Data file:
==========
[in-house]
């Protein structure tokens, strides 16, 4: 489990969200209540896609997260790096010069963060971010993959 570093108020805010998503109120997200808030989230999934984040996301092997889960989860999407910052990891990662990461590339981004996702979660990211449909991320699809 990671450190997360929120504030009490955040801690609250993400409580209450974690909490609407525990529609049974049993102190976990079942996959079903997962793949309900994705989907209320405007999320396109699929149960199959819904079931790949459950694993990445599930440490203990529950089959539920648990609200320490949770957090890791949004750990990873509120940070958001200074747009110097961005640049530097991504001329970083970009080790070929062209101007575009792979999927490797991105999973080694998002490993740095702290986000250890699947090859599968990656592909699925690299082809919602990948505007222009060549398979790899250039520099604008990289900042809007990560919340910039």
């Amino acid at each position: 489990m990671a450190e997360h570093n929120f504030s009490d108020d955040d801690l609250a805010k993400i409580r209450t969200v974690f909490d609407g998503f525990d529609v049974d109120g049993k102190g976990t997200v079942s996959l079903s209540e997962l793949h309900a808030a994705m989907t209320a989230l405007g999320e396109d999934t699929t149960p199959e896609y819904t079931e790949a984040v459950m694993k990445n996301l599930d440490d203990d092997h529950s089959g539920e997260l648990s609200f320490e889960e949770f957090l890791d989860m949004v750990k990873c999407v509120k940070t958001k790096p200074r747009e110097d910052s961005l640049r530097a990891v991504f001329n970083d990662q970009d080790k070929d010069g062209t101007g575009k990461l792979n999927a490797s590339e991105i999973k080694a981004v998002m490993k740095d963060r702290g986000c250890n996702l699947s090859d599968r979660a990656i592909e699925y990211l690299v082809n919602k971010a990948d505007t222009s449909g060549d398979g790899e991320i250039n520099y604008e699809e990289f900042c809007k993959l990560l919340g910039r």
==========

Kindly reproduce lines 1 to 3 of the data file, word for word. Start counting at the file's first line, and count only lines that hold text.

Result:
[in-house]
């Protein structure tokens, strides 16, 4: 489990969200209540896609997260790096010069963060971010993959 570093108020805010998503109120997200808030989230999934984040996301092997889960989860999407910052990891990662990461590339981004996702979660990211449909991320699809 990671450190997360929120504030009490955040801690609250993400409580209450974690909490609407525990529609049974049993102190976990079942996959079903997962793949309900994705989907209320405007999320396109699929149960199959819904079931790949459950694993990445599930440490203990529950089959539920648990609200320490949770957090890791949004750990990873509120940070958001200074747009110097961005640049530097991504001329970083970009080790070929062209101007575009792979999927490797991105999973080694998002490993740095702290986000250890699947090859599968990656592909699925690299082809919602990948505007222009060549398979790899250039520099604008990289900042809007990560919340910039």
């Amino acid at each position: 489990m990671a450190e997360h570093n929120f504030s009490d108020d955040d801690l609250a805010k993400i409580r209450t969200v974690f909490d609407g998503f525990d529609v049974d109120g049993k102190g976990t997200v079942s996959l079903s209540e997962l793949h309900a808030a994705m989907t209320a989230l405007g999320e396109d999934t699929t149960p199959e896609y819904t079931e790949a984040v459950m694993k990445n996301l599930d440490d203990d092997h529950s089959g539920e997260l648990s609200f320490e889960e949770f957090l890791d989860m949004v750990k990873c999407v509120k940070t958001k790096p200074r747009e110097d910052s961005l640049r530097a990891v991504f001329n970083d990662q970009d080790k070929d010069g062209t101007g575009k990461l792979n999927a490797s590339e991105i999973k080694a981004v998002m490993k740095d963060r702290g986000c250890n996702l699947s090859d599968r979660a990656i592909e699925y990211l690299v082809n919602k971010a990948d505007t222009s449909g060549d398979g790899e991320i250039n520099y604008e699809e990289f900042c809007k993959l990560l919340g910039r």